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Available on 180 gram vinyl. Downloads are available through iTunes.
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Ramble On, The Ramblin' Ambassadors' third album for Mint Records proves again that the Canadian West is the true home of instrumental rock and roll. Serving up another platter of big beat, no bullshit guitar instrumentals, the boys from Calgary kick up way more turf than surf. Ever spend too much time at the Brazilian Barbecue? One hot dog too many? Then check out "Meat Sweats", a greasy homage to that pulled pork you just washed down with a shot of cheap booze. "Back Seat Action" clearly conjures up borrowing Mom's land yacht for the big date, and every electric note of "Dallas B. Goode" counts the odometer clicks on your '56 Buick or maybe even your '73 Pacer. Cars ("Superbee") parties ("Clambake!"), and even the environmental activism of the forest-scorching "Pine Beetle Express" define what occupies the rock and roll minds of The Ramblin' Ambassadors.
Ramble On was recorded entirely in the band's secret underground bunker, under the tutelage of musical whiz-kid Russell Broom. This album strips the Ambassadors' sound even further back, with pretty much a single track for each instrument. (Well, the drums are in stereo, so that's a couple.) Ramble On has the fiery twin guitar attack of Brent J. Cooper and Gentleman Doug Waite that we have grown familiar with, and listeners will notice that Brent J. occupies one side of the stereo spectrum and Gentleman Doug the other. Scott Nickless rides the yellow line, keeping his big bass right up the middle, and Tyler Pickering's able drumming puts the tyger in the tank. Ramble On follows the traditions of the Ambassadors' two previous Mint records, slamming home the fact that they remain, according to Exclaim! Magazine, "one of the best instrumental acts around today."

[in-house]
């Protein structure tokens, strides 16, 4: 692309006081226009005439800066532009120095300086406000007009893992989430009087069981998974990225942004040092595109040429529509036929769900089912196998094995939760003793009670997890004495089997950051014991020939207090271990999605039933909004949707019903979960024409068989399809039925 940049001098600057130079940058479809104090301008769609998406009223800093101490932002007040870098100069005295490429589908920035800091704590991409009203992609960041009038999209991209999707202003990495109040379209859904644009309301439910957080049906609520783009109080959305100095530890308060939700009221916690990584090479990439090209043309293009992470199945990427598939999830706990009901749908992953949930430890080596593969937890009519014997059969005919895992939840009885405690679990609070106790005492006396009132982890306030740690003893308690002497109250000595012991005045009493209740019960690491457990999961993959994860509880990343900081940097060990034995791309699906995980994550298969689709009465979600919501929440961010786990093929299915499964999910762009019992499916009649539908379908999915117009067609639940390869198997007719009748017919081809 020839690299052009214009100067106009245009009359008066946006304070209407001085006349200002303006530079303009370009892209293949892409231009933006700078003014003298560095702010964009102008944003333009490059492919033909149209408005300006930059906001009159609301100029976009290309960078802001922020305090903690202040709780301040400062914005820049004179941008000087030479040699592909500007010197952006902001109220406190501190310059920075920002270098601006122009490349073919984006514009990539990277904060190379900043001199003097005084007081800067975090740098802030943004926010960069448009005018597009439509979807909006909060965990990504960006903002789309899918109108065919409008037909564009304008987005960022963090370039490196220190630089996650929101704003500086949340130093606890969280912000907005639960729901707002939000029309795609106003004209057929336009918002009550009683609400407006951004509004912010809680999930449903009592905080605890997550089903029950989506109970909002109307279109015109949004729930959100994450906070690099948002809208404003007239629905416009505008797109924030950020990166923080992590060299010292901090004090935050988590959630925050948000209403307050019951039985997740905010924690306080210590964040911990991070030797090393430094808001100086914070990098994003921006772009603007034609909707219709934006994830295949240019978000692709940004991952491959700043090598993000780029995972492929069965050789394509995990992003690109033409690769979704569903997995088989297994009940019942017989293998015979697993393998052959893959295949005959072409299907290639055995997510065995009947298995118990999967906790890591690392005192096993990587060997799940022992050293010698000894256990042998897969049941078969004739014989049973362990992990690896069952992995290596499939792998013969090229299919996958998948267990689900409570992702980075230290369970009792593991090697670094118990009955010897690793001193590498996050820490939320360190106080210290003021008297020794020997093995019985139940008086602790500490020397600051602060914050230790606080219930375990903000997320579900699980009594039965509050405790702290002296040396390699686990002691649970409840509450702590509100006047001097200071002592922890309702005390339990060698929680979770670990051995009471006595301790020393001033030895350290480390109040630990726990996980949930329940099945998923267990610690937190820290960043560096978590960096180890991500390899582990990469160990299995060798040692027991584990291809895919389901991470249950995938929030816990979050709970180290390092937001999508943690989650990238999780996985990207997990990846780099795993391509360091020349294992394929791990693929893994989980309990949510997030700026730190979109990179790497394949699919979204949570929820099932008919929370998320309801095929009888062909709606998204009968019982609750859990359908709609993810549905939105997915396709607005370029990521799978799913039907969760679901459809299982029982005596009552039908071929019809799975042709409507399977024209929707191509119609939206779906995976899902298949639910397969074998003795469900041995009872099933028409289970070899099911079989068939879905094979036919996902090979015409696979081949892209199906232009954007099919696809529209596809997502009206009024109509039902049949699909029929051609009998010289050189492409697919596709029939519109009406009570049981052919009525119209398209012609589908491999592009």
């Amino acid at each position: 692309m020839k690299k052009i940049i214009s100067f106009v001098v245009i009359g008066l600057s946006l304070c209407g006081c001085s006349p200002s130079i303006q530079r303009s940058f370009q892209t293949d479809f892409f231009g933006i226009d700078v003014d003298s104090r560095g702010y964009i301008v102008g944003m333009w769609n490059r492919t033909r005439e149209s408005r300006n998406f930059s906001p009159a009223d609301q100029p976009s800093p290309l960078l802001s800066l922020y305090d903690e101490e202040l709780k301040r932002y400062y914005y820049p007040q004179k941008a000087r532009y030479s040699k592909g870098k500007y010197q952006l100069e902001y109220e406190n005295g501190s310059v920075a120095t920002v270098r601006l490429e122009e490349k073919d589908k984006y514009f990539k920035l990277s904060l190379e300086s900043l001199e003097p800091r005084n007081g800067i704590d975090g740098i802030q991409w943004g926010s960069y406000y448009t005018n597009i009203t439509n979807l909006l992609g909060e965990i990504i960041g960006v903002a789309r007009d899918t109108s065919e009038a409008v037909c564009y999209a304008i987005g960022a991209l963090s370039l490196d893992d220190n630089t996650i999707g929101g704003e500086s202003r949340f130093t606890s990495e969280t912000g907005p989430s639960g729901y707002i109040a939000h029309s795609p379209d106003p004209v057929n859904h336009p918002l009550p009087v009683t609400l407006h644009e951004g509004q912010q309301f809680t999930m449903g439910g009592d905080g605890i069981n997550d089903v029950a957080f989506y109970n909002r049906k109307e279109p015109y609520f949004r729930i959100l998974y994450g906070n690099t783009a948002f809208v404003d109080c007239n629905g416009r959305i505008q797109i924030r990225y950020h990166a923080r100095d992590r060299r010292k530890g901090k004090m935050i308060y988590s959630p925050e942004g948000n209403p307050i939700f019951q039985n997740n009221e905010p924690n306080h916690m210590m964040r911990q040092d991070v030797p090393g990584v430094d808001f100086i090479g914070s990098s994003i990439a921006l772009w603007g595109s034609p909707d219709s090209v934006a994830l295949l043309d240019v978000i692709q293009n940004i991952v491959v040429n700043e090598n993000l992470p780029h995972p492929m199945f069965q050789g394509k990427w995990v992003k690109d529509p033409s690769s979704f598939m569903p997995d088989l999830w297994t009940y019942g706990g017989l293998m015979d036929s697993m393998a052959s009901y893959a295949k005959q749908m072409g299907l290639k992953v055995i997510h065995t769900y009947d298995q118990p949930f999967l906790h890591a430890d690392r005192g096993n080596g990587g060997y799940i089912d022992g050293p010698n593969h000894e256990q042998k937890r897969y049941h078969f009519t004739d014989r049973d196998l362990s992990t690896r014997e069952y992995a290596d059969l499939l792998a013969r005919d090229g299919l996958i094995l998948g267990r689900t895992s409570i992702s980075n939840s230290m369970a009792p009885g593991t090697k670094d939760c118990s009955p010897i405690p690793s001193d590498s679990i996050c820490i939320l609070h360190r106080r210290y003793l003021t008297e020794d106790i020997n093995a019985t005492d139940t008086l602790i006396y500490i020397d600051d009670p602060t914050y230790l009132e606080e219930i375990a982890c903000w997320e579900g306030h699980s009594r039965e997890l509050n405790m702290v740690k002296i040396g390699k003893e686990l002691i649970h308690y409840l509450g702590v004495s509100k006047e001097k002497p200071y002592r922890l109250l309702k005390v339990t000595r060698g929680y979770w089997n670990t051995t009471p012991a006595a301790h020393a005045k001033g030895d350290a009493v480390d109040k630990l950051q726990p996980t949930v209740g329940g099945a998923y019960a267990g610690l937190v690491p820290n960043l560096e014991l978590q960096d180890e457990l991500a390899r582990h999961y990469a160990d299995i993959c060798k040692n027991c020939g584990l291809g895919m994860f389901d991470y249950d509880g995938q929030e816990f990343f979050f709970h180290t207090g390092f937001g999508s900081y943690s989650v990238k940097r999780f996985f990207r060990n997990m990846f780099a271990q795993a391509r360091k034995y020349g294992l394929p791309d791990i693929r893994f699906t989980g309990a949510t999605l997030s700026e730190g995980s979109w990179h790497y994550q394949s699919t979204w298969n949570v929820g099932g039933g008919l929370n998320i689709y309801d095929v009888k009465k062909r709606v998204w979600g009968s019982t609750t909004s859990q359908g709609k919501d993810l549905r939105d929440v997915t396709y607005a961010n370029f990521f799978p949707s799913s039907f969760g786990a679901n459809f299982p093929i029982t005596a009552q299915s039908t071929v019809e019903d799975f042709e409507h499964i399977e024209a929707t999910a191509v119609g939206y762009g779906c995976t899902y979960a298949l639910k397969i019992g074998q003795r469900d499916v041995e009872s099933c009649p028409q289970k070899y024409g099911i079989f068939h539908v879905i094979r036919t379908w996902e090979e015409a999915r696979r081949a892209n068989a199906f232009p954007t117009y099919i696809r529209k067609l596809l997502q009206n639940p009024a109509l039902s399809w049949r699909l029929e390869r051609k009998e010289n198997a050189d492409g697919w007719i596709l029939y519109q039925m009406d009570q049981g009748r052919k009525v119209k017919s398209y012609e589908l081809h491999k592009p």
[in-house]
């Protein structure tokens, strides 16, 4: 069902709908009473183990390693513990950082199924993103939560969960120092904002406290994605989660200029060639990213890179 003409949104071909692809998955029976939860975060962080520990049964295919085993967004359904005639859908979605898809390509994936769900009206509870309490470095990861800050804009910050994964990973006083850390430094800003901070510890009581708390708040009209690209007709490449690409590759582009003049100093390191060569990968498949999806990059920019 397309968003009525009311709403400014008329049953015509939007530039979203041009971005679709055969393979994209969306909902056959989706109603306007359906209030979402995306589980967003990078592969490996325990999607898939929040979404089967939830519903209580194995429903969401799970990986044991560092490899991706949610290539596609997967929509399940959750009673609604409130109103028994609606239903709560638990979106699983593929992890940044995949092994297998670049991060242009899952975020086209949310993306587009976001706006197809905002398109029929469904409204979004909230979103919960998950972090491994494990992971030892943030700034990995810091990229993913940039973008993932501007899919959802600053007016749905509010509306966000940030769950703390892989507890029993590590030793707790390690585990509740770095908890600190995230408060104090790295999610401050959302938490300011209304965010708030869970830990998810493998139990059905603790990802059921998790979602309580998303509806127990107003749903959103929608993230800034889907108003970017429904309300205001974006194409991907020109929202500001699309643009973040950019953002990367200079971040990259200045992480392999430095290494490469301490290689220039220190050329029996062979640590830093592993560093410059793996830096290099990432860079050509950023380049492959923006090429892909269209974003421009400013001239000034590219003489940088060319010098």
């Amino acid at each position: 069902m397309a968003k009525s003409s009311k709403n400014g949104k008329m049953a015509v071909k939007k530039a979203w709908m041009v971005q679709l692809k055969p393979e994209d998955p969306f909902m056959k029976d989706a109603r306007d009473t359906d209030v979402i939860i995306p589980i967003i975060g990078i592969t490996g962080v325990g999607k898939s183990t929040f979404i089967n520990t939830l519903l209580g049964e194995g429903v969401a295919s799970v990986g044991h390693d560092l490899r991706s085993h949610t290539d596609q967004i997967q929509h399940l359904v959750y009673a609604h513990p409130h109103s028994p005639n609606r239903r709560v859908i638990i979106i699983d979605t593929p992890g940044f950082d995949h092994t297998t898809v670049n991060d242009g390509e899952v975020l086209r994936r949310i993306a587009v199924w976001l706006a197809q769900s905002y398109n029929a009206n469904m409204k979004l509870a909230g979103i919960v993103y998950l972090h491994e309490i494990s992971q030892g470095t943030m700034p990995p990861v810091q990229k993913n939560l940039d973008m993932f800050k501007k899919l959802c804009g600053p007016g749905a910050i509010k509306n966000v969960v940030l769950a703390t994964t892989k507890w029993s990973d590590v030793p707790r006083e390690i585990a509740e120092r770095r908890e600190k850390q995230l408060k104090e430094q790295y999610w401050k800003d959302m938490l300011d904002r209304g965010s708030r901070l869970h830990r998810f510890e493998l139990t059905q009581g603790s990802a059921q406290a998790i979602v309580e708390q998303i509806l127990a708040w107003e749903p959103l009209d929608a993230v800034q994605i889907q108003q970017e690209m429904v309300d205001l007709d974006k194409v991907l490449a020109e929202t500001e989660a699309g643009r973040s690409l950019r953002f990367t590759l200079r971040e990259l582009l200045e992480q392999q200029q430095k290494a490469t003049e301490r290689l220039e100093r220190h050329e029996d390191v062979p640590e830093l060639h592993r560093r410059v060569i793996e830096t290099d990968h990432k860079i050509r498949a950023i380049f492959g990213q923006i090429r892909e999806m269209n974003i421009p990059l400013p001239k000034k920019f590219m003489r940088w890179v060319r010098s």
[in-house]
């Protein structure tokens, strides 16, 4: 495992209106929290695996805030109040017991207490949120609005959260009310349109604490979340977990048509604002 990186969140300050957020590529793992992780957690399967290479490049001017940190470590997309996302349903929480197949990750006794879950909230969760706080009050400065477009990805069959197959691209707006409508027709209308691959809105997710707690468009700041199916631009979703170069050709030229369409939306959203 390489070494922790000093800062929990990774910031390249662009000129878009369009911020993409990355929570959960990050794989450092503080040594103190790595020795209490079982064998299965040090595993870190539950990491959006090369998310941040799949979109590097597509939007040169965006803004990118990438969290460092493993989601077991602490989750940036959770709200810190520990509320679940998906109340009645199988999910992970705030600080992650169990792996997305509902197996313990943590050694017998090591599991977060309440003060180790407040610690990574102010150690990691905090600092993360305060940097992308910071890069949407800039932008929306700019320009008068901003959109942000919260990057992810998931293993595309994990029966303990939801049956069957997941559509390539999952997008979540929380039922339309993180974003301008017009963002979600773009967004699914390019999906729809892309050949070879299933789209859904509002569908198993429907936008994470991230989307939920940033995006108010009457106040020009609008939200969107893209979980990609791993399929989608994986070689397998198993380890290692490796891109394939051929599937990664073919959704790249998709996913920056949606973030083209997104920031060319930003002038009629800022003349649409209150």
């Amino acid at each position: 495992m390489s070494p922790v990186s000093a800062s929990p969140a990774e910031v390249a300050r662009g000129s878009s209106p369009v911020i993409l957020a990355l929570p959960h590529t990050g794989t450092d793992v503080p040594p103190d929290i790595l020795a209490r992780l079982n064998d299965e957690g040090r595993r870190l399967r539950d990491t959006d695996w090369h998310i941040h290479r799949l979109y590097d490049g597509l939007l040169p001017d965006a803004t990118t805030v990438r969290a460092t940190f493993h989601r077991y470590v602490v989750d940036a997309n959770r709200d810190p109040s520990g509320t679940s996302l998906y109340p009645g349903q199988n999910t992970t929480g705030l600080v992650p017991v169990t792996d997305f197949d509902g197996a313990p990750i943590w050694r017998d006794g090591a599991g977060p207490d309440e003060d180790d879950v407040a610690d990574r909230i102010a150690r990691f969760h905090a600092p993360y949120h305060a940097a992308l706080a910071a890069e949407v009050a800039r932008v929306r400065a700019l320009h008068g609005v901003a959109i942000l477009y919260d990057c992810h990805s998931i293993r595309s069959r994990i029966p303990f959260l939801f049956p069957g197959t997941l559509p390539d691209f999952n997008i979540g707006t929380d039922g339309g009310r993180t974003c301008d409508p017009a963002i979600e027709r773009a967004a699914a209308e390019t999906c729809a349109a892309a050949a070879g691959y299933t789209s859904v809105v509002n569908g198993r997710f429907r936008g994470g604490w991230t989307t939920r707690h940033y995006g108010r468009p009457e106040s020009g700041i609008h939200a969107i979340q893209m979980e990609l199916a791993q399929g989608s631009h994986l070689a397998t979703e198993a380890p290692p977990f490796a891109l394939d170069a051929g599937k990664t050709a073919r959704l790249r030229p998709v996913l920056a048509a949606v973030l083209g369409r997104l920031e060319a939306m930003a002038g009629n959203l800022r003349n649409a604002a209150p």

An excellent choice for fans of Huevos Rancheros, Southern Culture on the Skids, Reverend Horton Heat, The Sadies, or Los Straitjackets.
Calgary’s Ramblin’ Ambassadors offer up a high-octane mix of instrumental guitar pyrotechnics, part Dick Dale, part Enrico Morricone. With reverb by the bucketful and whammy-bar bending galore - PopMatters